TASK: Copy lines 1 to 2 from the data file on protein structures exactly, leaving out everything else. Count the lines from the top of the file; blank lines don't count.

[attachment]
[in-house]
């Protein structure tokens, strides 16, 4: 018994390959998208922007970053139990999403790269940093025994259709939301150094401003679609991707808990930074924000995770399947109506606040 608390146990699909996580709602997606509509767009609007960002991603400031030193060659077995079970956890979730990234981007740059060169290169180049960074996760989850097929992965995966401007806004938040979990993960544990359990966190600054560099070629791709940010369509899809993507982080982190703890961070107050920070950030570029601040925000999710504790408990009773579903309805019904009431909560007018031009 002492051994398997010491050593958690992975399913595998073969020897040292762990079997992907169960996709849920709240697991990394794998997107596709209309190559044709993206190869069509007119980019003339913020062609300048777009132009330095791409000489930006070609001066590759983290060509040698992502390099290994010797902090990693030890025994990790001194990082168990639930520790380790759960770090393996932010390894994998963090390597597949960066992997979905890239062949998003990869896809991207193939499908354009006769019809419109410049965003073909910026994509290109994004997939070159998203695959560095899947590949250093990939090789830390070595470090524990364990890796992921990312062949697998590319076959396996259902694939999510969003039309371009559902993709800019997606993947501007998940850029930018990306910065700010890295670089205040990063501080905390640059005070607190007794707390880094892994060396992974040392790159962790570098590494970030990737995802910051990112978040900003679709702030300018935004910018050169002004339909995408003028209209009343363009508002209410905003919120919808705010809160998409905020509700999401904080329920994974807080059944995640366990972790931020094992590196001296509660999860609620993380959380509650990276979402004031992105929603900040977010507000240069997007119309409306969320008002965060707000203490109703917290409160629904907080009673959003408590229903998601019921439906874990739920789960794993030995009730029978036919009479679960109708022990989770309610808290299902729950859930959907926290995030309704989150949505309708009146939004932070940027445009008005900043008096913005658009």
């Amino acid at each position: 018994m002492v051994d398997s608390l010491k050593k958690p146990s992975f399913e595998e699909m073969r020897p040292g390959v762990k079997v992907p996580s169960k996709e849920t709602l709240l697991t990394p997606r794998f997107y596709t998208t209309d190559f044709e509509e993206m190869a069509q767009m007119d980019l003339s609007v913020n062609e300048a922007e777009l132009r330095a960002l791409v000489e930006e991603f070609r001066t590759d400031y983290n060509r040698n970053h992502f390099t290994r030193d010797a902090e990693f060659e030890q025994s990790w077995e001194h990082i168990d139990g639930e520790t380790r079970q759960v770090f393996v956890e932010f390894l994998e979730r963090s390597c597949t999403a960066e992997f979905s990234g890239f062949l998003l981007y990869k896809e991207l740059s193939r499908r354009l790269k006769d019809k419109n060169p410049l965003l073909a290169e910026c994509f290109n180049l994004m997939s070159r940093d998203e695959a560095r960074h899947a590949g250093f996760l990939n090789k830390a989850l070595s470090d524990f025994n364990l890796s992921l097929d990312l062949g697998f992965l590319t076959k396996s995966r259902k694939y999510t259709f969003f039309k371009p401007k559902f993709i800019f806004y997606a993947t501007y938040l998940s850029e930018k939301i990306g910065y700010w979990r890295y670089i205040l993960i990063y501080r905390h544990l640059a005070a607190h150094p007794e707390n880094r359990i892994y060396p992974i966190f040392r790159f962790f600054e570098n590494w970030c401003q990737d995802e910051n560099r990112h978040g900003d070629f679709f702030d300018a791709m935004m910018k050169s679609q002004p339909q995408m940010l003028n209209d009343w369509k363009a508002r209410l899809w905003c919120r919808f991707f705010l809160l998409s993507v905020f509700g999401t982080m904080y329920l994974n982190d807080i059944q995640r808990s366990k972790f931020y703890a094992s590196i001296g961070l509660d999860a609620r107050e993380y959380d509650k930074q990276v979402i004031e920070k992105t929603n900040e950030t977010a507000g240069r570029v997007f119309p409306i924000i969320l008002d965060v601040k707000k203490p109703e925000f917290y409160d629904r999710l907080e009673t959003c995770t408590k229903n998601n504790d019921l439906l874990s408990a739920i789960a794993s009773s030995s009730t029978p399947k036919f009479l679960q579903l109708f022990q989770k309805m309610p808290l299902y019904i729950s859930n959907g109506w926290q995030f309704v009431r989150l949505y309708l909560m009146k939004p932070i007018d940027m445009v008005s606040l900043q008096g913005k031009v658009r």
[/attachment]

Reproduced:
[in-house]
């Protein structure tokens, strides 16, 4: 018994390959998208922007970053139990999403790269940093025994259709939301150094401003679609991707808990930074924000995770399947109506606040 608390146990699909996580709602997606509509767009609007960002991603400031030193060659077995079970956890979730990234981007740059060169290169180049960074996760989850097929992965995966401007806004938040979990993960544990359990966190600054560099070629791709940010369509899809993507982080982190703890961070107050920070950030570029601040925000999710504790408990009773579903309805019904009431909560007018031009 002492051994398997010491050593958690992975399913595998073969020897040292762990079997992907169960996709849920709240697991990394794998997107596709209309190559044709993206190869069509007119980019003339913020062609300048777009132009330095791409000489930006070609001066590759983290060509040698992502390099290994010797902090990693030890025994990790001194990082168990639930520790380790759960770090393996932010390894994998963090390597597949960066992997979905890239062949998003990869896809991207193939499908354009006769019809419109410049965003073909910026994509290109994004997939070159998203695959560095899947590949250093990939090789830390070595470090524990364990890796992921990312062949697998590319076959396996259902694939999510969003039309371009559902993709800019997606993947501007998940850029930018990306910065700010890295670089205040990063501080905390640059005070607190007794707390880094892994060396992974040392790159962790570098590494970030990737995802910051990112978040900003679709702030300018935004910018050169002004339909995408003028209209009343363009508002209410905003919120919808705010809160998409905020509700999401904080329920994974807080059944995640366990972790931020094992590196001296509660999860609620993380959380509650990276979402004031992105929603900040977010507000240069997007119309409306969320008002965060707000203490109703917290409160629904907080009673959003408590229903998601019921439906874990739920789960794993030995009730029978036919009479679960109708022990989770309610808290299902729950859930959907926290995030309704989150949505309708009146939004932070940027445009008005900043008096913005658009």